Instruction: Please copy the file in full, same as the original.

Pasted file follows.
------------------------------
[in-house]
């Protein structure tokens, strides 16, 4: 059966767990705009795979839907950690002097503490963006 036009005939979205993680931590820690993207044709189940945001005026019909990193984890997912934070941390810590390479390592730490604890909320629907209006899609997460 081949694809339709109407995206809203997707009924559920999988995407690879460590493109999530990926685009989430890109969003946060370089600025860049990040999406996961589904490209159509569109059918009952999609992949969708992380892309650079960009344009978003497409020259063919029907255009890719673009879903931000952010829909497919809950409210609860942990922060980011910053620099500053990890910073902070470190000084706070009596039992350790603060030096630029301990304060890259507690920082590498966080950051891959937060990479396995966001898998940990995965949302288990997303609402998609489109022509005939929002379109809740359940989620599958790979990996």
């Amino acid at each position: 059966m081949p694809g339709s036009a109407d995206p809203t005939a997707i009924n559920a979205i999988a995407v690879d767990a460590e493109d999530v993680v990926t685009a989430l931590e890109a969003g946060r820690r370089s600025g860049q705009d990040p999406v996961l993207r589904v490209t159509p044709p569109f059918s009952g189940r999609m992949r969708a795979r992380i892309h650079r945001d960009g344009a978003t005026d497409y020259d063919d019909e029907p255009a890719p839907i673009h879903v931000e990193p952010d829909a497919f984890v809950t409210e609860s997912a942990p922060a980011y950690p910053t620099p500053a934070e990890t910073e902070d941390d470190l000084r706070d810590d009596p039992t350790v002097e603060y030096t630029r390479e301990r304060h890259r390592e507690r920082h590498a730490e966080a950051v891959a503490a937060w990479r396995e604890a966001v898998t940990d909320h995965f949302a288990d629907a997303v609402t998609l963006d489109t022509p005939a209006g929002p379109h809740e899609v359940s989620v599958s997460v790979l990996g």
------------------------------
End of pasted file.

[in-house]
């Protein structure tokens, strides 16, 4: 059966767990705009795979839907950690002097503490963006 036009005939979205993680931590820690993207044709189940945001005026019909990193984890997912934070941390810590390479390592730490604890909320629907209006899609997460 081949694809339709109407995206809203997707009924559920999988995407690879460590493109999530990926685009989430890109969003946060370089600025860049990040999406996961589904490209159509569109059918009952999609992949969708992380892309650079960009344009978003497409020259063919029907255009890719673009879903931000952010829909497919809950409210609860942990922060980011910053620099500053990890910073902070470190000084706070009596039992350790603060030096630029301990304060890259507690920082590498966080950051891959937060990479396995966001898998940990995965949302288990997303609402998609489109022509005939929002379109809740359940989620599958790979990996």
């Amino acid at each position: 059966m081949p694809g339709s036009a109407d995206p809203t005939a997707i009924n559920a979205i999988a995407v690879d767990a460590e493109d999530v993680v990926t685009a989430l931590e890109a969003g946060r820690r370089s600025g860049q705009d990040p999406v996961l993207r589904v490209t159509p044709p569109f059918s009952g189940r999609m992949r969708a795979r992380i892309h650079r945001d960009g344009a978003t005026d497409y020259d063919d019909e029907p255009a890719p839907i673009h879903v931000e990193p952010d829909a497919f984890v809950t409210e609860s997912a942990p922060a980011y950690p910053t620099p500053a934070e990890t910073e902070d941390d470190l000084r706070d810590d009596p039992t350790v002097e603060y030096t630029r390479e301990r304060h890259r390592e507690r920082h590498a730490e966080a950051v891959a503490a937060w990479r396995e604890a966001v898998t940990d909320h995965f949302a288990d629907a997303v609402t998609l963006d489109t022509p005939a209006g929002p379109h809740e899609v359940s989620v599958s997460v790979l990996g």